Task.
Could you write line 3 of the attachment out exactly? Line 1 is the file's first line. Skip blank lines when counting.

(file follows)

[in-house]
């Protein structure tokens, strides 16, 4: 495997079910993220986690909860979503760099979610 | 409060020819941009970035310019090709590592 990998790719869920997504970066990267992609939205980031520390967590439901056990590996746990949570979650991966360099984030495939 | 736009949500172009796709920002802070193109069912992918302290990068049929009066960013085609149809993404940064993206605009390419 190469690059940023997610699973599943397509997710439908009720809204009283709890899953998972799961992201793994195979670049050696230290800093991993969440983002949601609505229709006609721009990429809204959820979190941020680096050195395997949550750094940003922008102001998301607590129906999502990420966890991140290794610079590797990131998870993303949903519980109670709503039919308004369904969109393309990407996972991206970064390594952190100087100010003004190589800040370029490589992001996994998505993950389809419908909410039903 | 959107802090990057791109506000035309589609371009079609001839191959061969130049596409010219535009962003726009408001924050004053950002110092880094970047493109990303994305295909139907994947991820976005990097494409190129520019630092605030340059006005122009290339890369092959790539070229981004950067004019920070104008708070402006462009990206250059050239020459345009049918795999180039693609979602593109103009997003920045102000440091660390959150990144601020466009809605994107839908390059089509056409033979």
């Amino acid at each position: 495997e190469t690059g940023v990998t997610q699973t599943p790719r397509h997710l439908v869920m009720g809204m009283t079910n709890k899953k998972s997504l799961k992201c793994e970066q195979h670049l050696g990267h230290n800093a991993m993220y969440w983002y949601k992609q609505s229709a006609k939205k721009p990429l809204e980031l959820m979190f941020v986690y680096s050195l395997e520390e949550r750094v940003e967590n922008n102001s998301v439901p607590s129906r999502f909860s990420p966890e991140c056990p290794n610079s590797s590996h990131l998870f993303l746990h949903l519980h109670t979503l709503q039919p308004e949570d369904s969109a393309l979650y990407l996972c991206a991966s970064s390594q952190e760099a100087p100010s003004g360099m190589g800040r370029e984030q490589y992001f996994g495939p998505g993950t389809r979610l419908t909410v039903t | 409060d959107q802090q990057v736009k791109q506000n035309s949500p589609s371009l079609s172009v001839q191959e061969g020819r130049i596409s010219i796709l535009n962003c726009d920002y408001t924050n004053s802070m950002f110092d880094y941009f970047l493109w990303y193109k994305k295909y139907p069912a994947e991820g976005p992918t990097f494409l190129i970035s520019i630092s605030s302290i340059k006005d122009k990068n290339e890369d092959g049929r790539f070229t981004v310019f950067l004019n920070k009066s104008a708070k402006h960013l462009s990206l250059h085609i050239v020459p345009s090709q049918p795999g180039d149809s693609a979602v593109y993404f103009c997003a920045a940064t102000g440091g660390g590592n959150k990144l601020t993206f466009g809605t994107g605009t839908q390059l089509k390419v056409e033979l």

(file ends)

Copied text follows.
């Amino acid at each position: 495997e190469t690059g940023v990998t997610q699973t599943p790719r397509h997710l439908v869920m009720g809204m009283t079910n709890k899953k998972s997504l799961k992201c793994e970066q195979h670049l050696g990267h230290n800093a991993m993220y969440w983002y949601k992609q609505s229709a006609k939205k721009p990429l809204e980031l959820m979190f941020v986690y680096s050195l395997e520390e949550r750094v940003e967590n922008n102001s998301v439901p607590s129906r999502f909860s990420p966890e991140c056990p290794n610079s590797s590996h990131l998870f993303l746990h949903l519980h109670t979503l709503q039919p308004e949570d369904s969109a393309l979650y990407l996972c991206a991966s970064s390594q952190e760099a100087p100010s003004g360099m190589g800040r370029e984030q490589y992001f996994g495939p998505g993950t389809r979610l419908t909410v039903t | 409060d959107q802090q990057v736009k791109q506000n035309s949500p589609s371009l079609s172009v001839q191959e061969g020819r130049i596409s010219i796709l535009n962003c726009d920002y408001t924050n004053s802070m950002f110092d880094y941009f970047l493109w990303y193109k994305k295909y139907p069912a994947e991820g976005p992918t990097f494409l190129i970035s520019i630092s605030s302290i340059k006005d122009k990068n290339e890369d092959g049929r790539f070229t981004v310019f950067l004019n920070k009066s104008a708070k402006h960013l462009s990206l250059h085609i050239v020459p345009s090709q049918p795999g180039d149809s693609a979602v593109y993404f103009c997003a920045a940064t102000g440091g660390g590592n959150k990144l601020t993206f466009g809605t994107g605009t839908q390059l089509k390419v056409e033979l």